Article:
18 Sept 8

Ah, ah, the violas:

18 Sept 9

18 Sept 9.ORF


18 Sept 10

18 Sept 13.ORF


18 Sept 11.ORF

Cyclamen, with raindrops:

18 Sept 12.ORF

The signs of the season – fallen pine needles and branches which have come down in the wind:

18 Sept 12

18 Sept 13

The Brother, walking off through the rain in his special hat. As I look at this photograph, I sing in my head: Yes, we’ll walk down the avenue, and we’ll walk down the avenue, oh we’ll walk down the avenue till we’re there:

18 Sept 20.ORF

The dog of the Older Niece and the Man in the Hat, looking reproachful because I am not THROWING THE BALL:

18 Sept 22

And: I know that we must fight perfection with our every last revolutionary breath. I know that it exists only in the realms of Plato. I know that it is not a consummation devoutly to be wished. But, despite all this, there are some things in the world which are as near perfect as dammit, and THIS is one of them, I don’t care what anyone says:

18 Sept 21

18 Sept 23

(Can you tell by now that I really have not had enough sleep?)

And the hill, rather stately on a flat, drear day:

18 Sept 25.ORF

Oh, and since I am talking of this week, which has not been the easiest of my entire wide life, may I just add one more thing that happened?

It is:

The Dear Readers brought me joy.

Yes, you damn well did.


  1. OK, I think you are unnecessarily torturing yourself. You are doing brilliantly. I could not write a book; I have not had an original thought in my life. I did translate 8000 characters though yesterday (working at the weekends is my secret vice; so is skiving off on weekdays), for a client who is trying to take an 'original' approach to language, and am now ready to give up the ghost.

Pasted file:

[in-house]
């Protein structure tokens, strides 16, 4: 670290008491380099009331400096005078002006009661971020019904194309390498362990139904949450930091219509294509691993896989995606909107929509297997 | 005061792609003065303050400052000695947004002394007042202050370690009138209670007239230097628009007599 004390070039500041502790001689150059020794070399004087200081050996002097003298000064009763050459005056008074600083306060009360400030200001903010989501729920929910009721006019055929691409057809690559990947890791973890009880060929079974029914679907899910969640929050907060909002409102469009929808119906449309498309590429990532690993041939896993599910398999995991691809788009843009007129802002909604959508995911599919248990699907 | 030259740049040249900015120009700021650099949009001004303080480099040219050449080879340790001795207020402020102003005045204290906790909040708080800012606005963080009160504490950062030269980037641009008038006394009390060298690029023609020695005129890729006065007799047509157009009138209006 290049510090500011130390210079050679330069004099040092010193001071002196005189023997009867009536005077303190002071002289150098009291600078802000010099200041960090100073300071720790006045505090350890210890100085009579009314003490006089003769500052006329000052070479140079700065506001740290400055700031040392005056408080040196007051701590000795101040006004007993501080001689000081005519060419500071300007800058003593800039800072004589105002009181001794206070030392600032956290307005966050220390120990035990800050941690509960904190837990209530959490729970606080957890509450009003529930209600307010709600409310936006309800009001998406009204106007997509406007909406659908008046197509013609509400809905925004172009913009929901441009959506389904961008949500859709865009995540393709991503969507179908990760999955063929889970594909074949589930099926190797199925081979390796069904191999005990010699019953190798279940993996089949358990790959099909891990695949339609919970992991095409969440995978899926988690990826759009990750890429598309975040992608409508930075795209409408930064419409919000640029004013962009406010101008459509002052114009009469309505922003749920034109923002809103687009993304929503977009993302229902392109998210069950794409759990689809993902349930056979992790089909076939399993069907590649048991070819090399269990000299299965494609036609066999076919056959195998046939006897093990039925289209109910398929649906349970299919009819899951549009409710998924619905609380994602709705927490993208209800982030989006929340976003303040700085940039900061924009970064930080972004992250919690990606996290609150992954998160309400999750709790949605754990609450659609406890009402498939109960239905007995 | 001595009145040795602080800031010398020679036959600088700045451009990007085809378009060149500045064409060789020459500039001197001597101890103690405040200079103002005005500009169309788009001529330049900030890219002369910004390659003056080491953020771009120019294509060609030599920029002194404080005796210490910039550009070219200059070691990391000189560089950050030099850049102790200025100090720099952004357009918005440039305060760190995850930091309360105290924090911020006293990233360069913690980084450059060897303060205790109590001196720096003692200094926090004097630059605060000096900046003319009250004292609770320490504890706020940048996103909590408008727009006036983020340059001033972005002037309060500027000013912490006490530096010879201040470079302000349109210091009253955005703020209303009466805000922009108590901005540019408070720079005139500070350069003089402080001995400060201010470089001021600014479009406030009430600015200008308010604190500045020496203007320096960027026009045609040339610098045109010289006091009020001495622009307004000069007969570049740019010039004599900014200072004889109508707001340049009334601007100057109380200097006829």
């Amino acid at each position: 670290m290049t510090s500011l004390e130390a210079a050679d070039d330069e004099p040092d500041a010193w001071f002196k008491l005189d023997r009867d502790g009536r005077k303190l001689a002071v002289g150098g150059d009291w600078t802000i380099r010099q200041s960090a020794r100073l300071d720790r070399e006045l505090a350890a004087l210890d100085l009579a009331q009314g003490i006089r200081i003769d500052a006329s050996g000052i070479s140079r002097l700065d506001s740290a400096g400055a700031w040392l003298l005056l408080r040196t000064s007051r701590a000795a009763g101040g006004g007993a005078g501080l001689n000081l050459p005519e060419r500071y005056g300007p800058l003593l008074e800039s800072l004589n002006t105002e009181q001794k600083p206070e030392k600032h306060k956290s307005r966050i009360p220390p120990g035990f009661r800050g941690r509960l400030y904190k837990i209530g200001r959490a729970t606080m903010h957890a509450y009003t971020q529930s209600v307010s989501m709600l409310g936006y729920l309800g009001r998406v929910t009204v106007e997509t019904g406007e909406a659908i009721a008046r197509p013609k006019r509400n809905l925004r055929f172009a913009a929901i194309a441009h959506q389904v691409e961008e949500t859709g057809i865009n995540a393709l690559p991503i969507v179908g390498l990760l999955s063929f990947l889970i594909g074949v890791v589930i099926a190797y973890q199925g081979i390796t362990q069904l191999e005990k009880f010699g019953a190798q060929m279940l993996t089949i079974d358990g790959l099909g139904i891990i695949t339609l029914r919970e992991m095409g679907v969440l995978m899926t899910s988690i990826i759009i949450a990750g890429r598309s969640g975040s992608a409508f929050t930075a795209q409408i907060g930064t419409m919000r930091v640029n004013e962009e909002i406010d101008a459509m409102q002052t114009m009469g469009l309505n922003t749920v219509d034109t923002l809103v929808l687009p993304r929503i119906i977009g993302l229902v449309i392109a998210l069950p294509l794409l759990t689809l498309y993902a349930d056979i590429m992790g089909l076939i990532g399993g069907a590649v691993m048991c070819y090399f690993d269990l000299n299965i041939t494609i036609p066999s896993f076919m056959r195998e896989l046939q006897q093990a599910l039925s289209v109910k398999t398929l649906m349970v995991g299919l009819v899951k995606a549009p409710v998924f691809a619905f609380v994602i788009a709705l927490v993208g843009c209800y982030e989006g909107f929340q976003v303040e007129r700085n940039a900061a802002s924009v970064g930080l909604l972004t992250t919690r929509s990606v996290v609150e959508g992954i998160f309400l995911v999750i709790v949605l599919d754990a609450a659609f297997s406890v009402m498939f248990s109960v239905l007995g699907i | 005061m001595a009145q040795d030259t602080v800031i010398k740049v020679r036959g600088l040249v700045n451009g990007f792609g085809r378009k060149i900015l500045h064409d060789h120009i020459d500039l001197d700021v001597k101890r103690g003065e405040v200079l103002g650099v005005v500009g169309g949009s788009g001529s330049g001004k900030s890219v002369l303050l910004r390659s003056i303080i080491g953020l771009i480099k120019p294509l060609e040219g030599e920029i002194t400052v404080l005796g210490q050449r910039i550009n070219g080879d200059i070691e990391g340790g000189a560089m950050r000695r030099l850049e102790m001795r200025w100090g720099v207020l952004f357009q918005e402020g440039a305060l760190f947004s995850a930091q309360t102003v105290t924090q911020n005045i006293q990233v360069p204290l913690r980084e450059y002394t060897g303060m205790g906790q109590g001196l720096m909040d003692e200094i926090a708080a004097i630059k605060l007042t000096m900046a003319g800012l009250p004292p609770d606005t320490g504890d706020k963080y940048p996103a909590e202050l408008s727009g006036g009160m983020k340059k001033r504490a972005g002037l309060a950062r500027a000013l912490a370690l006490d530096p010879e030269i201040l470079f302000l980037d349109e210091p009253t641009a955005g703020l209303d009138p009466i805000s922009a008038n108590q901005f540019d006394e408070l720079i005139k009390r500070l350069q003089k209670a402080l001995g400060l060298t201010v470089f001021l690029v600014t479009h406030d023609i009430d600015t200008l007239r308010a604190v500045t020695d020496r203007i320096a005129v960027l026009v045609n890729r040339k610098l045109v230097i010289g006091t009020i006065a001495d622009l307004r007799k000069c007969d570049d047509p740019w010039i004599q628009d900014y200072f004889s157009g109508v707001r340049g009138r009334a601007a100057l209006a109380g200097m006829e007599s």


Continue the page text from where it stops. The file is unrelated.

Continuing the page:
I think we should both go for a nap.

  2. What Imogene said: yes.

    The photographs are beautiful, as always. YOU ARE NOT THROWING THE BALL made me smile muchly.

    And as a professional organiser, I feel entirely qualified to say that your "lack of domestic organisation" is absolutely UNIMPORTANT up against all the other vital things you are doing. True.

  3. After reading your list of things done, I had to take a break. (I'm exhausted!)

    Re: Saturday's insanity, I'd immediately switch banks (assuming a suitable alternative exists). We did this last year for a small stateside account and the relief is well worth it.

    wv "purli" which, for some reason brings the always beautiful Pigeon to mind...

  4. Well actually the whole tortured angst thing is, I assume, just an average day for your dear readers - you are doing brilliantly - why do you torture yourself so much??
    KBO!! At the end of the day its the only way to go - and you have so many personal gifts - plus the pigeon - plus the hill - plus the family - not to belittle your emotions but that is a whole lot more than many of us have.... Gonna say it again - KBO Tania - you inspire us!

  5. Lovely and wise comments as always. And thank you thank you for them.

  6. Congratulations on the words. For me it sounds an awful lot. Lovely pictures (as usual). The hydrangeas are also in flower at my "up country" home. One is a bright blue and the other is a speckled pink which I have never seen elsewhere!!! I do hope I get a sprig of sedum from somewhere/someone - I wonder does it grow from seeds. It is so gorgeous.